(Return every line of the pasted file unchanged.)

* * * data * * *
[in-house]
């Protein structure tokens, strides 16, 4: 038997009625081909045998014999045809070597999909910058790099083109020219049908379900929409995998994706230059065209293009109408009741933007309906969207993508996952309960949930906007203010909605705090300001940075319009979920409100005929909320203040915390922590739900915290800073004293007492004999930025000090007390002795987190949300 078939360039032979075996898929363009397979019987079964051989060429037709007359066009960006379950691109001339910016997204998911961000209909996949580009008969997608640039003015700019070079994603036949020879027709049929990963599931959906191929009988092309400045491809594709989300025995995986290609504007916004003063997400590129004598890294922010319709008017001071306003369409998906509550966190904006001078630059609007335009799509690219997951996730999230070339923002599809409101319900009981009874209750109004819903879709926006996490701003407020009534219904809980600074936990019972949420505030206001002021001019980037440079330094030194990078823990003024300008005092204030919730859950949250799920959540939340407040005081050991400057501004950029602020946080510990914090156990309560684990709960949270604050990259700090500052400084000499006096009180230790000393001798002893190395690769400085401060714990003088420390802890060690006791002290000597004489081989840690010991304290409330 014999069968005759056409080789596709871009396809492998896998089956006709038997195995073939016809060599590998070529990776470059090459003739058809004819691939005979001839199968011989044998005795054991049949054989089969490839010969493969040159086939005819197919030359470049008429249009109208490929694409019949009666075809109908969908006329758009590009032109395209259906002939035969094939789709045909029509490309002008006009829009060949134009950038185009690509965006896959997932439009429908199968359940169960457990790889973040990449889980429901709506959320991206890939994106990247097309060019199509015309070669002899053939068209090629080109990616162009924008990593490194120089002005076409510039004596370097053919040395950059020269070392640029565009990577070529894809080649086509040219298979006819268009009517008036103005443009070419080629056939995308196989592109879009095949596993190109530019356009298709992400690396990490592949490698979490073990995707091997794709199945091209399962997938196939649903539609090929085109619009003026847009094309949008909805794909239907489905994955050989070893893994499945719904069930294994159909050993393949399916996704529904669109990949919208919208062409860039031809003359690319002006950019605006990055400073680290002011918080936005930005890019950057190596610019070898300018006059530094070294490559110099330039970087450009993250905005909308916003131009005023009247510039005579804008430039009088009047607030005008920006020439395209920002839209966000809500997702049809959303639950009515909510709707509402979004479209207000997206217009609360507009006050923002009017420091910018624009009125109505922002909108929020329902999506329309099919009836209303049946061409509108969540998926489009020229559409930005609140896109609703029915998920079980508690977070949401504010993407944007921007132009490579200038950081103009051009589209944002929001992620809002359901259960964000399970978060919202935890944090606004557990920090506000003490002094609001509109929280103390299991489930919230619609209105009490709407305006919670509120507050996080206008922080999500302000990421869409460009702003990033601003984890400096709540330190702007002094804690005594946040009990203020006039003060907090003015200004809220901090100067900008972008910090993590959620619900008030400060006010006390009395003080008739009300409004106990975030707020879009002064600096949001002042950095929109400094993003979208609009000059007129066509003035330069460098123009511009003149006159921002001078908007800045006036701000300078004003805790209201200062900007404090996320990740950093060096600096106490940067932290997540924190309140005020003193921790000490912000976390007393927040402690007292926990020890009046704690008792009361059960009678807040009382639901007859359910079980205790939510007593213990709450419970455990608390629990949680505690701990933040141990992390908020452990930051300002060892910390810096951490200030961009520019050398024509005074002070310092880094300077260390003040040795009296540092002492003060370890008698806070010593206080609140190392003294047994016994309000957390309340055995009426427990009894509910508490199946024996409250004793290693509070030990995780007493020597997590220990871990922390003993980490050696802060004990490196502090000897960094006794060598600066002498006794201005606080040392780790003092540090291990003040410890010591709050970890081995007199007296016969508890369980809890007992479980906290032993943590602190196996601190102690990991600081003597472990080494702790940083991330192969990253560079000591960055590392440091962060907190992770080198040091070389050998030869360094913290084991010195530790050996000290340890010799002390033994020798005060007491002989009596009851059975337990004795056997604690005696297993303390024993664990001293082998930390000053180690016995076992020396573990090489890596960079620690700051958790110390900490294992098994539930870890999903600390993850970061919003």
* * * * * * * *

[in-house]
């Protein structure tokens, strides 16, 4: 038997009625081909045998014999045809070597999909910058790099083109020219049908379900929409995998994706230059065209293009109408009741933007309906969207993508996952309960949930906007203010909605705090300001940075319009979920409100005929909320203040915390922590739900915290800073004293007492004999930025000090007390002795987190949300 078939360039032979075996898929363009397979019987079964051989060429037709007359066009960006379950691109001339910016997204998911961000209909996949580009008969997608640039003015700019070079994603036949020879027709049929990963599931959906191929009988092309400045491809594709989300025995995986290609504007916004003063997400590129004598890294922010319709008017001071306003369409998906509550966190904006001078630059609007335009799509690219997951996730999230070339923002599809409101319900009981009874209750109004819903879709926006996490701003407020009534219904809980600074936990019972949420505030206001002021001019980037440079330094030194990078823990003024300008005092204030919730859950949250799920959540939340407040005081050991400057501004950029602020946080510990914090156990309560684990709960949270604050990259700090500052400084000499006096009180230790000393001798002893190395690769400085401060714990003088420390802890060690006791002290000597004489081989840690010991304290409330 014999069968005759056409080789596709871009396809492998896998089956006709038997195995073939016809060599590998070529990776470059090459003739058809004819691939005979001839199968011989044998005795054991049949054989089969490839010969493969040159086939005819197919030359470049008429249009109208490929694409019949009666075809109908969908006329758009590009032109395209259906002939035969094939789709045909029509490309002008006009829009060949134009950038185009690509965006896959997932439009429908199968359940169960457990790889973040990449889980429901709506959320991206890939994106990247097309060019199509015309070669002899053939068209090629080109990616162009924008990593490194120089002005076409510039004596370097053919040395950059020269070392640029565009990577070529894809080649086509040219298979006819268009009517008036103005443009070419080629056939995308196989592109879009095949596993190109530019356009298709992400690396990490592949490698979490073990995707091997794709199945091209399962997938196939649903539609090929085109619009003026847009094309949008909805794909239907489905994955050989070893893994499945719904069930294994159909050993393949399916996704529904669109990949919208919208062409860039031809003359690319002006950019605006990055400073680290002011918080936005930005890019950057190596610019070898300018006059530094070294490559110099330039970087450009993250905005909308916003131009005023009247510039005579804008430039009088009047607030005008920006020439395209920002839209966000809500997702049809959303639950009515909510709707509402979004479209207000997206217009609360507009006050923002009017420091910018624009009125109505922002909108929020329902999506329309099919009836209303049946061409509108969540998926489009020229559409930005609140896109609703029915998920079980508690977070949401504010993407944007921007132009490579200038950081103009051009589209944002929001992620809002359901259960964000399970978060919202935890944090606004557990920090506000003490002094609001509109929280103390299991489930919230619609209105009490709407305006919670509120507050996080206008922080999500302000990421869409460009702003990033601003984890400096709540330190702007002094804690005594946040009990203020006039003060907090003015200004809220901090100067900008972008910090993590959620619900008030400060006010006390009395003080008739009300409004106990975030707020879009002064600096949001002042950095929109400094993003979208609009000059007129066509003035330069460098123009511009003149006159921002001078908007800045006036701000300078004003805790209201200062900007404090996320990740950093060096600096106490940067932290997540924190309140005020003193921790000490912000976390007393927040402690007292926990020890009046704690008792009361059960009678807040009382639901007859359910079980205790939510007593213990709450419970455990608390629990949680505690701990933040141990992390908020452990930051300002060892910390810096951490200030961009520019050398024509005074002070310092880094300077260390003040040795009296540092002492003060370890008698806070010593206080609140190392003294047994016994309000957390309340055995009426427990009894509910508490199946024996409250004793290693509070030990995780007493020597997590220990871990922390003993980490050696802060004990490196502090000897960094006794060598600066002498006794201005606080040392780790003092540090291990003040410890010591709050970890081995007199007296016969508890369980809890007992479980906290032993943590602190196996601190102690990991600081003597472990080494702790940083991330192969990253560079000591960055590392440091962060907190992770080198040091070389050998030869360094913290084991010195530790050996000290340890010799002390033994020798005060007491002989009596009851059975337990004795056997604690005696297993303390024993664990001293082998930390000053180690016995076992020396573990090489890596960079620690700051958790110390900490294992098994539930870890999903600390993850970061919003």